There is an acute need to upgrade the skills of the finance team so that they are well versed with Ind AS and its implication on companies’ financials and reporting. A skilled finance team can be a great asset to the management as they will be able to handle aspects such as:

  • Ongoing financial statement preparation
  • Anticipate the income statement and tax implication of any financial instruments
  • Identify System and process changes needed to ensure relevant data is made available and much more.

4.     Ratio changes:

This is what analysts, investors, regulators, and other stakeholders look out for. Not paying attention to the change in the ratio can be a costly mistake. Adoption of Ind AS is likely to change many of the ratios that an NBFC’s is required to report and this may require management to take some action such as aligning stakeholders, evaluating any carve-outs available under Ind AS, etc.

Companies who are not planning Ind AS transition well in advance are likely to face time constraints to be able to take any decision once the ratio is affected due to Ind AS adoption.

5.     Data issues:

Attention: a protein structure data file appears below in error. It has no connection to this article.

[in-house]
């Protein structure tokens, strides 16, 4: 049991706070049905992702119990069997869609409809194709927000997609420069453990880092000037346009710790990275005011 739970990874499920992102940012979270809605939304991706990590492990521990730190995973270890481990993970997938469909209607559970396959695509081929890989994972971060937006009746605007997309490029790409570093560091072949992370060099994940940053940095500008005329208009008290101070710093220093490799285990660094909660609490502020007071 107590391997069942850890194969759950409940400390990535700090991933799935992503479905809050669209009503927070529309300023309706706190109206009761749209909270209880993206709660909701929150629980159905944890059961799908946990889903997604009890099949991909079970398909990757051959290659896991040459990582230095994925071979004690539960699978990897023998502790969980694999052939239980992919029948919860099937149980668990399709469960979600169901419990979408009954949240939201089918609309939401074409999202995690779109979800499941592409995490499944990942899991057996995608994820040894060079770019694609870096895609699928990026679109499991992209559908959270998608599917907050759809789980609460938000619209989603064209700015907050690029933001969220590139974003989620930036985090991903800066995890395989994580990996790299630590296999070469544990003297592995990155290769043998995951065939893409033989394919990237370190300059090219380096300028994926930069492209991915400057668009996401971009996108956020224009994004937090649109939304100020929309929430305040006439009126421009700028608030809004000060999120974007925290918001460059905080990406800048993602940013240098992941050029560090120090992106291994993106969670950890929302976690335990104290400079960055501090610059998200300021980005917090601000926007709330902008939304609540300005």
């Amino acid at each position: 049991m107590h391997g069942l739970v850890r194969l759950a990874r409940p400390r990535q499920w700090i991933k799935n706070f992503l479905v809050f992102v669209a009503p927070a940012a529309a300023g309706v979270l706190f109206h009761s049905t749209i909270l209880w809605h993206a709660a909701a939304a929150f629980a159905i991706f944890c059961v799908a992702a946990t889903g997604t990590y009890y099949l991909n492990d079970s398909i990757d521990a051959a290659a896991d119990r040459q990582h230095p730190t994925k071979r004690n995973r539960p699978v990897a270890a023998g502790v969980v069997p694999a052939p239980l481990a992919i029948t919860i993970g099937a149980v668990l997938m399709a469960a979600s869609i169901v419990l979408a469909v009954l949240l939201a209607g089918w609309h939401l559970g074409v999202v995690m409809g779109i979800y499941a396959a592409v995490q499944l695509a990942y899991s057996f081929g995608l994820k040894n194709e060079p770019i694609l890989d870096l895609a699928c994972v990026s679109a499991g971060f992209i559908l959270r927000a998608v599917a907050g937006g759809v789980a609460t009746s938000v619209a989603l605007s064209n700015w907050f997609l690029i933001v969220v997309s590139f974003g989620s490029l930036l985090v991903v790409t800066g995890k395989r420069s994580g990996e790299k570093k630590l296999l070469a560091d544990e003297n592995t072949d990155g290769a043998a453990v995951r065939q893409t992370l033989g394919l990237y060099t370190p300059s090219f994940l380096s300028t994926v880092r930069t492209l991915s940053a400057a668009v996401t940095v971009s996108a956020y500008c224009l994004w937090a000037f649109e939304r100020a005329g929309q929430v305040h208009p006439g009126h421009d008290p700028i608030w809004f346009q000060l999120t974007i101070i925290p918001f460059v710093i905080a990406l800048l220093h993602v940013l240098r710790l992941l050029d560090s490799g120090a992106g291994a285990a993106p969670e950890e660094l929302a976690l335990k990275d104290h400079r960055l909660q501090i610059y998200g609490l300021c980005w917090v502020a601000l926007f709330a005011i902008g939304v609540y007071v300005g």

This has been one of the biggest challenges faced by many Ind AS adopters. For Phase 2 NBFCs the date of adoption of Ind AS is 1 April 2019. However, the date of transition for Ind AS will be 1 April 2018 hence Ind AS will be adopted for comparative period as well.

For adoption of Ind AS in the comparative period the company is required to make available all the necessary data existing as of each period end as well as for during those periods.

Further for the purpose of building the Expected Credit Loss (ECL) model companies will be required to make available the data of the past 1-2 years prior to the date of transition.

Extracting all the past data has been a challenge for many companies and it can easily take weeks to just get the right set of data and build models around it. Without proper data, nothing can be possible.

These are just some of the challenges that are faced by CFOs and the finance team in the adoption of Ind AS. It is advisable for those who are yet to adopt Ind AS to learn from what others have encountered and plan well for a smooth transition to Ind AS.

Hope this article helps you in planning your transition to Ind AS and adopting Ind AS holistically rather than considering it as a one-time affair. If you or any of your colleagues are looking for IFRS / Ind AS implementation for any NBFC, do get in touch with us at ConTeTra Universal, where we have implemented Ind AS successfully for a few NBFCs and listed companies. Do share with your friends who might find it helpful.

For more information on Ind AS transition, you can download our free ebook – IFRS Changing the Financial Landscape. This ebook highlights, how India’s financial reporting perspectives are undergoing a significant change and aspects that Ind AS adopters need to look out for.

Ramanujam Narayan

Business Head – Finance First | CFO – ConTeTra Universal LLP